Bringing order to unruly health markets
In Nigeria, around half of people who suspect that they have malaria do not see a physician (1). Instead, they purchase drugs directly from medicine vendors. But the malaria parasite is resistant to much of what they buy. In Bangladesh and India, informally trained village doctors provide most outpatient services to the poor. Antibiotics comprise 50% of all prescriptions in developing countries, and more than half are given inappropriately or in insufficient dosages (2).
The rapid expansion of health markets in Asia and Africa has made medicines, information and primary-care services available in all but the most remote areas. But it also creates problems with drug safety and effectiveness, equity of treatment and the cost of care. Poorly trained practitioners often prescribe unnecessary pills or injections, with patients bearing the expense and the costs to their health. Counterfeit drugs are rife and drug resistance is growing.
Bringing order to unruly health markets is a major challenge. Yet the problem is largely ignored by governments and international agencies. The World Health Organization (WHO) continues to highlight a shortage of primary health workers as the main barrier to accessing health care in low- and middle-income countries (3). It neglects the growing presence of drug sellers, rural medical practitioners and other informally trained health-care providers.
To find better ways to meet the health and welfare needs of the poor, we need to look beyond ideological debates about public and private sectors and improve how these evolving markets operate. This will not be easy, because health markets are complicated and interventions have unpredictable consequences. But following the example of China — which reached out to village doctors in 2003 to address the SARS epidemic — governments, citizen groups and companies can build partnerships with local providers to support innovation and improve the delivery of safe, effective and affordable treatments for common conditions.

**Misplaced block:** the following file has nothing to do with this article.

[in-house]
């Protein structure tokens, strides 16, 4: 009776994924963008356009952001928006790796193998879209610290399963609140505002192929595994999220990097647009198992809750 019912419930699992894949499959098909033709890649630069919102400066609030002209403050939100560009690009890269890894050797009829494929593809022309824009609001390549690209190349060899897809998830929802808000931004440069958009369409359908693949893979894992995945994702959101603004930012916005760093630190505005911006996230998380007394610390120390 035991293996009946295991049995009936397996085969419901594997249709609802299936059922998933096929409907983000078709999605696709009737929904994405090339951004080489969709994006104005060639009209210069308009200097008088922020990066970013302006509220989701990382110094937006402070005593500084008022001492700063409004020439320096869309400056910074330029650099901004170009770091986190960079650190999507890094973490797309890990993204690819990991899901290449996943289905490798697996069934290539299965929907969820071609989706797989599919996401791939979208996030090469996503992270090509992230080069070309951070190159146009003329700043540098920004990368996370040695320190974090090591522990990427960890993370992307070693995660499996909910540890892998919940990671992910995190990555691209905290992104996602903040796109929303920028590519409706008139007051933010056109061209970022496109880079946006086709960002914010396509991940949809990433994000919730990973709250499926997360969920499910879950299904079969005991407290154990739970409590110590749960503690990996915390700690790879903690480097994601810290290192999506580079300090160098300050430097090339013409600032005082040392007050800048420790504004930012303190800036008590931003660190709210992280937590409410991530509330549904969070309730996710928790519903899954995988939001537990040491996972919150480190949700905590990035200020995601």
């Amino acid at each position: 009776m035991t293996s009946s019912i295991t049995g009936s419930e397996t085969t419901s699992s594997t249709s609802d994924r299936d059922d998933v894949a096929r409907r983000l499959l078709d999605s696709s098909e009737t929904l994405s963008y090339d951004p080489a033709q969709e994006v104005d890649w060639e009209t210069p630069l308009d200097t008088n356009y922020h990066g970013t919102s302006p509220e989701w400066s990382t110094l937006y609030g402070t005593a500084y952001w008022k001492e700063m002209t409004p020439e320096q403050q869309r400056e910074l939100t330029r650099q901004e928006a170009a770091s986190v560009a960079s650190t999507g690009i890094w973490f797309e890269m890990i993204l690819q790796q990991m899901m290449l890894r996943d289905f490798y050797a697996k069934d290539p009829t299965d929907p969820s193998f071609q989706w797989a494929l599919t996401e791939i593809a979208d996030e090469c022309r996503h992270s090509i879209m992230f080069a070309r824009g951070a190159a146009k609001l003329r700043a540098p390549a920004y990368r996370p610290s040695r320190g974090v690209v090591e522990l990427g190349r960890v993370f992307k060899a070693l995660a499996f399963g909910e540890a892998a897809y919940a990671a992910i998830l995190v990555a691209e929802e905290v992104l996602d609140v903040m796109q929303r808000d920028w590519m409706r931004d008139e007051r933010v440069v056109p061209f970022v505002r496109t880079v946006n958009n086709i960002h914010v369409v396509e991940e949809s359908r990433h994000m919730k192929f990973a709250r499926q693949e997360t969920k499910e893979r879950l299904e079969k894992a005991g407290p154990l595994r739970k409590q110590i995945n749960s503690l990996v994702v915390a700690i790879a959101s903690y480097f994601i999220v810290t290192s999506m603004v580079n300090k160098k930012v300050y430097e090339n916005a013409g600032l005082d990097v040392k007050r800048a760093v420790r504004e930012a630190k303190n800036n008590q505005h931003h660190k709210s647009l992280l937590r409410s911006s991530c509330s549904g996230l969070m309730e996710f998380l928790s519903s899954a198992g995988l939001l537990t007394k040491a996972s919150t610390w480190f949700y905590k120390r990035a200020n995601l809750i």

Many unforeseen factors have contributed to the huge expansion of health markets in Africa and Asia. In countries where government health budgets have been squeezed by economic or social crises, health workers cope by charging patients or selling drugs. Where there has been rapid economic growth, government health services struggle to keep up with demand, and people seek care elsewhere. The projects that train large numbers of community health workers produce numerous graduates who must turn to the market if they are unable to get a government job. The boundary between public and private sectors is often blurred, with many doctors supplementing their income through market activities, legal and illegal.
As in other complex systems, a single intervention is unlikely to lead to sustainable change, so players will need to experiment, adapt and learn. Strategies that could be tested by governments and the medical profession include the formal accreditation or licensing of new categories of health workers. Arrangements for public-sector doctors who supplement their income through private practice should be made transparent.
The urgent need is to protect the poor who rely on unregulated health markets. In the longer term, everyone’s health depends on rising to this challenge.
This blog is extracted from Peters, D.H & G. Bloom (2012) ‘Developing world: Bring order to unregulated health markets’, Nature Issue 487, 12 July 2012, pp163-65.
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